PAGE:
Because dentists are licensed by jurisdictions such as states, districts, or dependencies, and not at the national level, different licensing jurisdictions can have disparate requirements for licensure. But for the most part, the requirements are pretty similar:
- Written examination
- Clinical requirement
All jurisdictions accept graduates of ADA-accredited dental schools as fulfilling the educational requirement. Additionally, most jurisdictions also accept graduates of Canadian schools that are accredited by the Canadian Dental Association. The National Board Dental Examinations were created to fulfill, either completely or partially, the written examination requirement. That said, states can place limits on their acceptance of NBDE scores. For instance, some don’t accept scores from exams taken over 10 years ago. Currently, all U.S. licensing jurisdictions accept passing the NBDE exams as fulfilling the written exam requirement.
The NBDE: A Test In Two Parts
The NBDE is given in two parts—the first to be taken at the end of two years of dental school, and the second to be taken during the last year of school. The first part spans basic biomedical sciences, including:
- Anatomic Sciences
- Dental Anatomy and Occlusion
The second part is a comprehensive, 1 1/2 day examination covering clinical dental sciences, and patient management. About 20% of the exam is based on patient cases. States may have different qualifying factors for the clinical requirement of licensure. Find out more from the jurisdiction that will license you.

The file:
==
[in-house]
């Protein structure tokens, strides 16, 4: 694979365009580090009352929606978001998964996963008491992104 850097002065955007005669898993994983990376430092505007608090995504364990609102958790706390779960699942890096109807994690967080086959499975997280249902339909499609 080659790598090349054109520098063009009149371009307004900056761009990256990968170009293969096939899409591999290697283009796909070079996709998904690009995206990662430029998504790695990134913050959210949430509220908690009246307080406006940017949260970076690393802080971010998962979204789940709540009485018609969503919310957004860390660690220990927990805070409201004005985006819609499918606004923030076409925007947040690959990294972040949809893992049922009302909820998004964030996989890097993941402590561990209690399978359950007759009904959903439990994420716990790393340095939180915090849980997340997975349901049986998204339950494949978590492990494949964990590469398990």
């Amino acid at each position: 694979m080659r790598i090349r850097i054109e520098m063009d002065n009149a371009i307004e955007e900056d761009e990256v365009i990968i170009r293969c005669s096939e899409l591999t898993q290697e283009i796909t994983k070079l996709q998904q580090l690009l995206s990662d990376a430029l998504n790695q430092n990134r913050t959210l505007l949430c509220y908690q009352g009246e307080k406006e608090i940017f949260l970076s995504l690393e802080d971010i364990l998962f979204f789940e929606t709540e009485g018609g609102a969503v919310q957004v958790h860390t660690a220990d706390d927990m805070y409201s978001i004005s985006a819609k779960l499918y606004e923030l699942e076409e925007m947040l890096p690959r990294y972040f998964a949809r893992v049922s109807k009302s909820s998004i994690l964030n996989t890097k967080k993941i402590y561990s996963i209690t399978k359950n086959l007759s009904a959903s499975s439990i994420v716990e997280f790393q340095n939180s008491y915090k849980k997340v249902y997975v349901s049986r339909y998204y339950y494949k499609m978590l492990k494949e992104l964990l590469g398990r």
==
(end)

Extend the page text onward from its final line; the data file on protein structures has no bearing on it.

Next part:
Dental Specialization Spotlight
You’ve chosen a great time to get started! At a mean annual wage of $156,850, the U.S. Department of Labor Bureau of Labor Statistics predicts the employment of dentists will grow faster than that of all occupations and project an Increase of 16% over the next 10 years.
Why is the future smiling on dentistry? Careeroverview.com credits the number of retiring dentists as well as the aging of the baby boomers. As this significant portion of the population continues to get older, they will have a significant impact on several industries in this country, including insurance, financial services, healthcare, and even cosmetics. And as these folks continue to get older, they’ll require preventive and maintenance care for their teeth, as well as bridges and dentures.
There are plenty of great reasons to pursue a career as a dentist: A good salary, the on-going intellectual challenge, job autonomy and security, the opportunity for research, and working with people are just a few. But dentistry isn’t only about cleanings, x-rays, and cavities—while many dentists choose to be general practitioners, the American Dental Association recognizes several fields of specialization. Take a look at a few of the opportunities available to a DDS outside of general dentistry.